DUNEDIN, Fla. -- The case of a severely brain-damaged woman remained locked in a legal stalemate yesterday after an appeals court cleared the way for her husband to remove her feeding tube only to see a judge promptly block the removal for at least another day.
The Second District Court of Appeal offered no specific instructions in a one-page mandate issued in the case of Terri Schiavo, who was left brain damaged by a chemical imbalance 15 years ago. That meant her husband, Michael, could order his wife's tube be removed.
But Pinellas Circuit Court Judge George Greer issued an emergency stay about an hour later, blocking the removal of the feeding tube until 5 p.m. today. Greer, who has been overseeing the longstanding dispute, scheduled a hearing on the case for today.
"We're encouraged that we'll be able to get in front of Judge Greer tomorrow," Bobby Schindler, Terri's younger brother, said outside her Pinellas Park hospice.
Terri Schiavo's parents, Bob and Mary Schindler, had sought the stay in hopes of keeping their daughter alive long enough for them to file additional legal pleadings. They are trying to oust their son-in-law as her guardian and seeking medical tests that might back their assertion that their daughter has some mental capabilities.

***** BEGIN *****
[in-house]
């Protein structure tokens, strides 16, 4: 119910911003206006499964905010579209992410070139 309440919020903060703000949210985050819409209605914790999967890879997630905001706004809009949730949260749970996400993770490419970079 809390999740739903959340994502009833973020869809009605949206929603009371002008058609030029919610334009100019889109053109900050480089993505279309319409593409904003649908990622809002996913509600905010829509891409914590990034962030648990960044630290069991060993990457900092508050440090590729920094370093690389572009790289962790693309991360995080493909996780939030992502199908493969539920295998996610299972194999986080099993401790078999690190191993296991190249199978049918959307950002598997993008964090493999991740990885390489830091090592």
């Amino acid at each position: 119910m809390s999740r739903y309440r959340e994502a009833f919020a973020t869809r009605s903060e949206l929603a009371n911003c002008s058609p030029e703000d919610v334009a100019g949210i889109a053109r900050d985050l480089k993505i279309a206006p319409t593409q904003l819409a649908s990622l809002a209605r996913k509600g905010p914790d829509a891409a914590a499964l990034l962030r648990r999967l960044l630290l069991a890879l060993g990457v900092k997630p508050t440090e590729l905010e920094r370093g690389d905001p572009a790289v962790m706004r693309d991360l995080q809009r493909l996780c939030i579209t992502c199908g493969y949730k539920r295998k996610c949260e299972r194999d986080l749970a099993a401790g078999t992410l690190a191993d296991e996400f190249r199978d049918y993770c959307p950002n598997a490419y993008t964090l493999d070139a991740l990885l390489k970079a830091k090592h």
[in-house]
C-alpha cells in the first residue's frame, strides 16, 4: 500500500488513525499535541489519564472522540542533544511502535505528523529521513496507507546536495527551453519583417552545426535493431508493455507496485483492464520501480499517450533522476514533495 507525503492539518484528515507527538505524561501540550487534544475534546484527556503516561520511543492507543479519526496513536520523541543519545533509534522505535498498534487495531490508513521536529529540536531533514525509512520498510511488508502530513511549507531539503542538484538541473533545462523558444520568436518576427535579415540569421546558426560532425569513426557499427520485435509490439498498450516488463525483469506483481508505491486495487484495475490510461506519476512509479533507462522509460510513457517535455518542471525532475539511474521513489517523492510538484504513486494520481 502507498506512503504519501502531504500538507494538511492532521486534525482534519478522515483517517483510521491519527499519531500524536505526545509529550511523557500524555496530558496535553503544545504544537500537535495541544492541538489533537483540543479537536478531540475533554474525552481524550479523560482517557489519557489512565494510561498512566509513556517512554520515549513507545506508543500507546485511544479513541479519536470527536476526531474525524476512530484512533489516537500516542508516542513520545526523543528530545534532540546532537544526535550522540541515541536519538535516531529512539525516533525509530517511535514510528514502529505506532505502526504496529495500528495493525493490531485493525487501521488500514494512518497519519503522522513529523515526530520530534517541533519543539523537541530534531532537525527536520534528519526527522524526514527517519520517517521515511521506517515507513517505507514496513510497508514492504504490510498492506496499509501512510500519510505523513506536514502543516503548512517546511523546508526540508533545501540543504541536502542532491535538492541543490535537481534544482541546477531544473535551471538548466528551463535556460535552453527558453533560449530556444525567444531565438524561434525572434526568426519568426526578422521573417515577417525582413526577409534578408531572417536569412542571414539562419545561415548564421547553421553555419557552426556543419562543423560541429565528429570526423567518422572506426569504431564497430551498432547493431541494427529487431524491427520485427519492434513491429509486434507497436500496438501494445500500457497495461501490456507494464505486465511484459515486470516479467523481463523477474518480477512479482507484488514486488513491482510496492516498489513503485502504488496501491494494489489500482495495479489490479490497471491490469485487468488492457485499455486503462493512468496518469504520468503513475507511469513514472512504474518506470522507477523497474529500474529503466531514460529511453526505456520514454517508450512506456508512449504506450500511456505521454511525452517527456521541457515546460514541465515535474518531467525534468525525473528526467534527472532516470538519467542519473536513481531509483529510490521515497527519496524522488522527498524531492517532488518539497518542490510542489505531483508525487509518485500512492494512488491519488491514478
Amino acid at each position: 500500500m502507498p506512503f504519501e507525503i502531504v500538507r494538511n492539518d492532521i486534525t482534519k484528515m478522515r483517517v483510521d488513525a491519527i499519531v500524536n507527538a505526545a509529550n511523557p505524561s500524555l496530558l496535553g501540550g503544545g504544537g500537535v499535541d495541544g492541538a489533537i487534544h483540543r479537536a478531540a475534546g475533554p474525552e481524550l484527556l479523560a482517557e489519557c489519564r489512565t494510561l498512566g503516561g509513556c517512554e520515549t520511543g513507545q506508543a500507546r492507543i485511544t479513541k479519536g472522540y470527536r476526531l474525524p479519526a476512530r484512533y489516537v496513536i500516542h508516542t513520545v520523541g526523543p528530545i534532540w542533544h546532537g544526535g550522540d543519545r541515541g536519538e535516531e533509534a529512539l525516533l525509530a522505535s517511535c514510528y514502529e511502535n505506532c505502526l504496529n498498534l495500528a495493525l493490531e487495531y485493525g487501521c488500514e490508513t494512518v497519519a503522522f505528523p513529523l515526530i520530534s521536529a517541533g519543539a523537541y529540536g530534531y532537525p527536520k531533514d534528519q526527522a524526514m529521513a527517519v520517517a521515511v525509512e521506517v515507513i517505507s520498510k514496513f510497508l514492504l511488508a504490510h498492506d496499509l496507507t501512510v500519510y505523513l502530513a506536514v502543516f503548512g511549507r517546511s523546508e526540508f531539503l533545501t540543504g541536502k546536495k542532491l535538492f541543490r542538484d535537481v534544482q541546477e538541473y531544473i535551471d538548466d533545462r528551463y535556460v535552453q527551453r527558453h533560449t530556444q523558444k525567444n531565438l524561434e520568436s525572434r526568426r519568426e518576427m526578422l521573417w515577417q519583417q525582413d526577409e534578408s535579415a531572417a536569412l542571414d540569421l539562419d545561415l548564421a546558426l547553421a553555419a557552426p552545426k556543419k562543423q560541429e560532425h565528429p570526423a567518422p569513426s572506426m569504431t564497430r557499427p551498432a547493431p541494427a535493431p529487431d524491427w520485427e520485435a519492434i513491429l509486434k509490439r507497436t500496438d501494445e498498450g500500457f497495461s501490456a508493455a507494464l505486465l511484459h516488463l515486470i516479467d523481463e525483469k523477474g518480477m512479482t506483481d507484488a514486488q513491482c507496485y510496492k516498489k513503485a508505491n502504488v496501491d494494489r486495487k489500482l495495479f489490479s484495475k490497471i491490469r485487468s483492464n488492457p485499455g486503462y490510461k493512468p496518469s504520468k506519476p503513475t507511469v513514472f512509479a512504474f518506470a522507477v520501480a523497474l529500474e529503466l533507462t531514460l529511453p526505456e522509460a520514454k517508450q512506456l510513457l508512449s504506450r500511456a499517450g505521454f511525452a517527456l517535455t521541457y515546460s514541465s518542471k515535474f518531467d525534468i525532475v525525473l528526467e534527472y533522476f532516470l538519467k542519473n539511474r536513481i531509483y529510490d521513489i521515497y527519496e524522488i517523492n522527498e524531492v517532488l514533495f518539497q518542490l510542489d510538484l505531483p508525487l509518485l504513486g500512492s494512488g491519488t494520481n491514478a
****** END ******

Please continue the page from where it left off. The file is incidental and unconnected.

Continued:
It would probably take several days for Terri Schiavo to die if the tube is pulled.
The appeals court's mandate allowed Michael Schiavo to act under previous court rulings in the yearslong, highly emotional legal battle. The court has consistently upheld lower court rulings that Terri Schiavo had expressed wishes not to be kept alive artificially, though she left no written directive.
In October 2003, she went without food or water for six days before Governor Jeb Bush pushed through a law that allowed him to order the tube reinserted. The Florida Supreme Court later struck down his action as unconstitutional. The courts also sided with Michael Schiavo when he had the tube removed for two days in 2001.
George Felos, Michael Schiavo's lawyer, would not comment.
Terri Schiavo suffered severe brain damage Feb. 25, 1990, when a chemical imbalance believed to have been brought on by an eating disorder caused her heart to stop beating and cut off oxygen to her brain.